With all the cocktail choices out there, being prepared to make even a simple drink for your friends after work can seem like a daunting task. So, more often than not, we end up defaulting to wine or craft brews. But sometimes the intrigue of ice clinking in the glass, the idea of fresh lime juice awaiting a rum drink, and the wonderful Hollywood way an oversized cocktail glass feels in your hand makes you want to start mixing drinks.
If you’re ready to add mixed drinks to your repertoire, here are some simple suggestions for creating and stocking your own home bar.
Where to Start
Every bar has a personality based on the tastes and preferences of the bartender. That’s because each liquor comes with its own characteristics and ingredient partners that will lead you to taste, test, and then stock your home with the ones that appeal to you. So find the base spirit that you like and begin from there. Bourbon, rum, apéritifs, cordials… all play a lead or supporting role in their own list of classic and new drinks.
Just as you collect recipes for dinner, so you’ll begin to amass them for your bar, from magazines, cocktail books, and your favorite bartenders. Eventually, you’ll learn to use cocktail recipes as a jumping-off point for experimentation.
Spend your bar dollars wisely by stocking up on the basics. Spirits for the standard bar should be good quality—maybe a step up from the ones in plastic bottles, but not so expensive that it would be a crime to put a little juice and soda in them. You should be able to buy most items in a standard “well” (as it’s called behind the bar) in a 750ml bottle for about $30.
From there, purchase ingredients for the things you like to drink:
- A mild orange-flavored liquor, such as triple sec, if you like margaritas,
- Some small bottles of vermouth (which has a shorter shelf life since it’s wine-based and will keep for just a couple of months in the refrigerator after opening) if you like a Martini or Manhattan, or
- Specific brands and styles such as Campari for Negronis (or Boulevardiers) or absinthe if you plan on trying out some Sazaracs.
Luckily, many items from the bar are also used in cooking, so there’s another way of using what you buy instead of letting the bottles collect dust or dumping all the contents into a big boozy punch (not that there’s anything wrong with that).
Mixers constitute just about everything in your glass except the alcohol:
The Usual Suspects
Small bottles of tonic water, ginger ale or ginger beer, and soda water (sparkling mineral water in a pinch) are ideal because they keep well and store easily. Unless you have a serious G&T habit, two-liter bottles will just go flat.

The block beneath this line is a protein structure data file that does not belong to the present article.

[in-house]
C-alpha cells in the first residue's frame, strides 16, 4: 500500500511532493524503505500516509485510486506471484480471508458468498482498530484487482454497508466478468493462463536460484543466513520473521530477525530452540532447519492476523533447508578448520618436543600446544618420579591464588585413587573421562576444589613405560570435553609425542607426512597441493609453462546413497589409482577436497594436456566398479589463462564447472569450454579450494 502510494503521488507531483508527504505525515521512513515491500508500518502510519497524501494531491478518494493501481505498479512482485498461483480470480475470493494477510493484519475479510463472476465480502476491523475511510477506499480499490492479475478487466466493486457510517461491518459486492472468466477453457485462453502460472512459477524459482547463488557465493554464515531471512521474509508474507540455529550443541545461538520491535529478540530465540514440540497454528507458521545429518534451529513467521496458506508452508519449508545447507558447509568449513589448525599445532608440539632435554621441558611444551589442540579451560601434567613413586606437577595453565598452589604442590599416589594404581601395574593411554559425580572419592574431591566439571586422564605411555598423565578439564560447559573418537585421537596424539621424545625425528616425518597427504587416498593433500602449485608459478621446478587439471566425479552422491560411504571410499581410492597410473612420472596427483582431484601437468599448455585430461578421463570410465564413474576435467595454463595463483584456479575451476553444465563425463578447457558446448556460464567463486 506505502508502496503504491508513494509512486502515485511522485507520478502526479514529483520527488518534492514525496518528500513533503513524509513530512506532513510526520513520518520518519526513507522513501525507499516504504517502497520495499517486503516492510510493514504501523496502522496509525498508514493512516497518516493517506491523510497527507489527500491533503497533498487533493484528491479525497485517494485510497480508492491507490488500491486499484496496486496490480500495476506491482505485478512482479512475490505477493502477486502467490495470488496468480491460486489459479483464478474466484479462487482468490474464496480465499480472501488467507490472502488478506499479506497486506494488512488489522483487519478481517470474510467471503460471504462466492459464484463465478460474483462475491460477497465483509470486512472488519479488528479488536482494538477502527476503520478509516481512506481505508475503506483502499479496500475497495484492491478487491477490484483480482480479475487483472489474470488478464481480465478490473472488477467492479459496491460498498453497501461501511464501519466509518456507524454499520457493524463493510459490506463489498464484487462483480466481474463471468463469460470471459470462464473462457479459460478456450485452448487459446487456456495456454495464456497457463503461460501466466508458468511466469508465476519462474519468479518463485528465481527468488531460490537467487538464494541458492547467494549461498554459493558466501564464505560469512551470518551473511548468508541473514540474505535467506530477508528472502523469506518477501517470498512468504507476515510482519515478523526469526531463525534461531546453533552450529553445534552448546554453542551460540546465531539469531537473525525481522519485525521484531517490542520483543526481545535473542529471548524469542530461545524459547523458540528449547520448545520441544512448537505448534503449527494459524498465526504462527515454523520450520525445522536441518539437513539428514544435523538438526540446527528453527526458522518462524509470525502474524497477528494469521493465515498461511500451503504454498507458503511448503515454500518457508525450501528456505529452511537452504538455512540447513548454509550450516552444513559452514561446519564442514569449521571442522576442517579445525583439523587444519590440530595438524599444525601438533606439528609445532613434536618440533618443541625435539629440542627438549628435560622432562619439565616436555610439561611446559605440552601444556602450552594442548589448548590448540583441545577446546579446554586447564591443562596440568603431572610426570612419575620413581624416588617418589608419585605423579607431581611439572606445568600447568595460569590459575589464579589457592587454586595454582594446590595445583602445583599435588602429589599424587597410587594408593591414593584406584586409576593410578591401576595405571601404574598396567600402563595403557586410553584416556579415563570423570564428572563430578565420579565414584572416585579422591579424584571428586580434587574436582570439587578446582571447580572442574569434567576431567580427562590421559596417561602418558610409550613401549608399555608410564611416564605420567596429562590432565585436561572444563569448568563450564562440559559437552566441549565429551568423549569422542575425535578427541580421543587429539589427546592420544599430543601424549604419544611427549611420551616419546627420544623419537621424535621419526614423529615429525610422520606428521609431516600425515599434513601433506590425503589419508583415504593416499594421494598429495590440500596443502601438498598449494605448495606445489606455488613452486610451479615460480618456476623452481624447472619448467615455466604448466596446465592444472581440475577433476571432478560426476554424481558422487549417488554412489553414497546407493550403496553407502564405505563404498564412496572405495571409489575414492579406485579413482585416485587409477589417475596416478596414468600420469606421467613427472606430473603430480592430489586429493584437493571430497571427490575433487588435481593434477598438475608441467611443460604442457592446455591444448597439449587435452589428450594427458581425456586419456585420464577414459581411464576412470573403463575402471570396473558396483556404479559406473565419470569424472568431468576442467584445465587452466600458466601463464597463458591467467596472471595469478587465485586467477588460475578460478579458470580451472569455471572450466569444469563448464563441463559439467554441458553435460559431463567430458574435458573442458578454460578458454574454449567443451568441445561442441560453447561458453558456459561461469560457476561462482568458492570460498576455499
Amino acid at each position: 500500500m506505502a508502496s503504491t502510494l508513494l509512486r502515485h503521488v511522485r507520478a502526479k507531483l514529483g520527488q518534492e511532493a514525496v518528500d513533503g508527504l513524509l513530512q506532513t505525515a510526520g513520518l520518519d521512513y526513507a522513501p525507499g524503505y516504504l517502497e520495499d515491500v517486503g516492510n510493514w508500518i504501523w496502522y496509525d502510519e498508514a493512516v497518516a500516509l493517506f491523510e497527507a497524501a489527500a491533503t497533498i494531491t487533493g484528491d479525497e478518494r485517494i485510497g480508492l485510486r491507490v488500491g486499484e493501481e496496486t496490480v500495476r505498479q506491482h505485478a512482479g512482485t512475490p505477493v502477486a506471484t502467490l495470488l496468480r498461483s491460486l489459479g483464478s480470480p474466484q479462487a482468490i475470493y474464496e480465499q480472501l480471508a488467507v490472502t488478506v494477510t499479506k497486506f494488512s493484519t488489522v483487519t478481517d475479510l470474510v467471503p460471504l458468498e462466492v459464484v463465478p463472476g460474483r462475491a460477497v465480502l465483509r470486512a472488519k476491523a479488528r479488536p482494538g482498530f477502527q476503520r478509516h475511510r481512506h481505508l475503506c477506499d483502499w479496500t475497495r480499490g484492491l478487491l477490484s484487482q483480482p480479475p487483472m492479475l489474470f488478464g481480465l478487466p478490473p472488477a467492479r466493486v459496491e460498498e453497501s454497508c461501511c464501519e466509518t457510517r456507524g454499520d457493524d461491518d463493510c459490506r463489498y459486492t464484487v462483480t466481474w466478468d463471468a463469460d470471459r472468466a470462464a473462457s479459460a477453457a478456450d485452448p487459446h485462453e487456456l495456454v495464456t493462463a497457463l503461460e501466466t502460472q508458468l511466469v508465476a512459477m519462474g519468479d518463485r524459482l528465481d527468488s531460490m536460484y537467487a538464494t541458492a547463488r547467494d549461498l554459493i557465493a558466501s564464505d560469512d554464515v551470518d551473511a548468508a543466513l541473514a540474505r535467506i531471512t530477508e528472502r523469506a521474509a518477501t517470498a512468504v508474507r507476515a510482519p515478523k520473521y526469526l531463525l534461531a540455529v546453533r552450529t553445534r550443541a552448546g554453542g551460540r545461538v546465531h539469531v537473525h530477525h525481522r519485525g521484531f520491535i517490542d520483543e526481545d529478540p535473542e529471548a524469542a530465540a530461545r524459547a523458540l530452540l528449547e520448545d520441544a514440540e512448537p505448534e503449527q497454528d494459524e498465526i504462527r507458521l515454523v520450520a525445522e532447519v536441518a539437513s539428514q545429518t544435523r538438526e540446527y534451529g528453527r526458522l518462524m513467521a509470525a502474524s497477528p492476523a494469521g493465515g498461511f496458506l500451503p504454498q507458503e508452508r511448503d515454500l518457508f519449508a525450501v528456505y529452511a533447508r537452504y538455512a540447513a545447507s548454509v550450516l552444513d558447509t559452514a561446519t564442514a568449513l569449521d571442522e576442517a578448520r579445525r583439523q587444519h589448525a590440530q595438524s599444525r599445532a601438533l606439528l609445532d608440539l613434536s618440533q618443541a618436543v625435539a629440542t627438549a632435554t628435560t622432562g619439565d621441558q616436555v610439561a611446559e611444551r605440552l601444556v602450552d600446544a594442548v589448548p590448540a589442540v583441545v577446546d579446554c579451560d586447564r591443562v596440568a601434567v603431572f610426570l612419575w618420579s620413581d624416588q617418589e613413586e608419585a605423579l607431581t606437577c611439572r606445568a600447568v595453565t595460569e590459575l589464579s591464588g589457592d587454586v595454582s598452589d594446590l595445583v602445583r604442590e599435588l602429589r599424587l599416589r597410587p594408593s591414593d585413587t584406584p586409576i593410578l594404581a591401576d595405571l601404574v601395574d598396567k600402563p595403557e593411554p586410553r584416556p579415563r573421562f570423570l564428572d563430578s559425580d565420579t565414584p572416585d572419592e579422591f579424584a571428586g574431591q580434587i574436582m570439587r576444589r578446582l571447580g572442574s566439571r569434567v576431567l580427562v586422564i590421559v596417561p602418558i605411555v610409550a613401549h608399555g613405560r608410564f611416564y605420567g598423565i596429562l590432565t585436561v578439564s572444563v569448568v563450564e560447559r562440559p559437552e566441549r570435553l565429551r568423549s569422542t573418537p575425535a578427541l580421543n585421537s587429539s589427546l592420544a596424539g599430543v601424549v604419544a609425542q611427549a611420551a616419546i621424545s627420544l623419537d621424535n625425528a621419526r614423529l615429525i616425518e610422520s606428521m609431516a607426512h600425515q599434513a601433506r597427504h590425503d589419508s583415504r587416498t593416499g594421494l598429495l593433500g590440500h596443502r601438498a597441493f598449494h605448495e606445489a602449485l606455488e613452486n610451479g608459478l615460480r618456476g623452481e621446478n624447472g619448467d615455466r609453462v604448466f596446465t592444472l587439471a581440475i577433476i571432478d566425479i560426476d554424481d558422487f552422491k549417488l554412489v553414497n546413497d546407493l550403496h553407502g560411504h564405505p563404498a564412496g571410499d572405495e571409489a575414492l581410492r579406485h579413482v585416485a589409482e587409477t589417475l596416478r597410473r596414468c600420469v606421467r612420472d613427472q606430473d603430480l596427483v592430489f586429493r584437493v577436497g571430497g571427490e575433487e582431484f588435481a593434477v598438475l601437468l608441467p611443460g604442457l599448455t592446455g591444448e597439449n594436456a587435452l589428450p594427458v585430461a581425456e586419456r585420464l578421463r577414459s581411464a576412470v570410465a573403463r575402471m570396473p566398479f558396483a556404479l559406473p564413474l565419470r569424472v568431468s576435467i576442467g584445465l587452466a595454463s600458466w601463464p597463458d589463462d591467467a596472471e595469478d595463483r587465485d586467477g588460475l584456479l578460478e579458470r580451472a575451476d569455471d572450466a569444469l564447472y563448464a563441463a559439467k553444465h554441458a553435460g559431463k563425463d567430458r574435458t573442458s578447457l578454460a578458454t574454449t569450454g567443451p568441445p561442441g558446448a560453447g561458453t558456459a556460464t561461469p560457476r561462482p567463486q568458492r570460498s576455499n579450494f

For most juices—lime, lemon, orange—fresh is always best. So keep a small bowl of fresh fruit handy in the kitchen for cocktail emergencies and some colorful décor. You’ll also need it for an aromatic peel if called for as a garnish.
Speaking of garnishes, this is an area where we tend to splurge: good pitted green olives for a Martini, Italian Amarena cherries for Manhattans, fresh mint from a pot for the mojitos. Again, these are all ingredients you can also use for cooking to keep them from languishing in the bar storage too long.
That Extra Something
You may want to invest in flavored syrups for your bar—Orgeat for a Mai Tai and Rose’s Lime for a proper gimlet. A small container of superfine sugar is also a good idea.
What spices are to a dish or jewelry is to a wardrobe, bitters are to a cocktail. As one of the fastest-growing trends in modern mixology, bitters are now available to consumers in a variety that’s just short of staggering. These little bottles pack a big punch of flavor, providing the perfect “seasoning” in just a couple of dashes and adding layers of flavor, from herbal to fruity to spicy to bitter.
Angostura is called for in a number of recipes beyond the Manhattan, Old Fashioned, and Champagne cocktail, so you’ll need a small bottle of that. And there are also seemingly endless flavors from a dozen or so specialists popping up all over the country, including peach, celery, chocolate, lavender, and barrel-aged. Find a couple that are intriguing to you and join the club.
Finally, good ice is a must. In any drink that is stirred or shaken with ice, water becomes an ingredient and therefore a flavor in the drink. For that reason, fresh, clean-tasting ice cubes are crucial.
Size matters with ice, because smaller pieces melt quickly and don’t allow for enough stirring or shaking time before diluting the drink. If your recipe calls for crushed ice, most modern blenders can handle the job.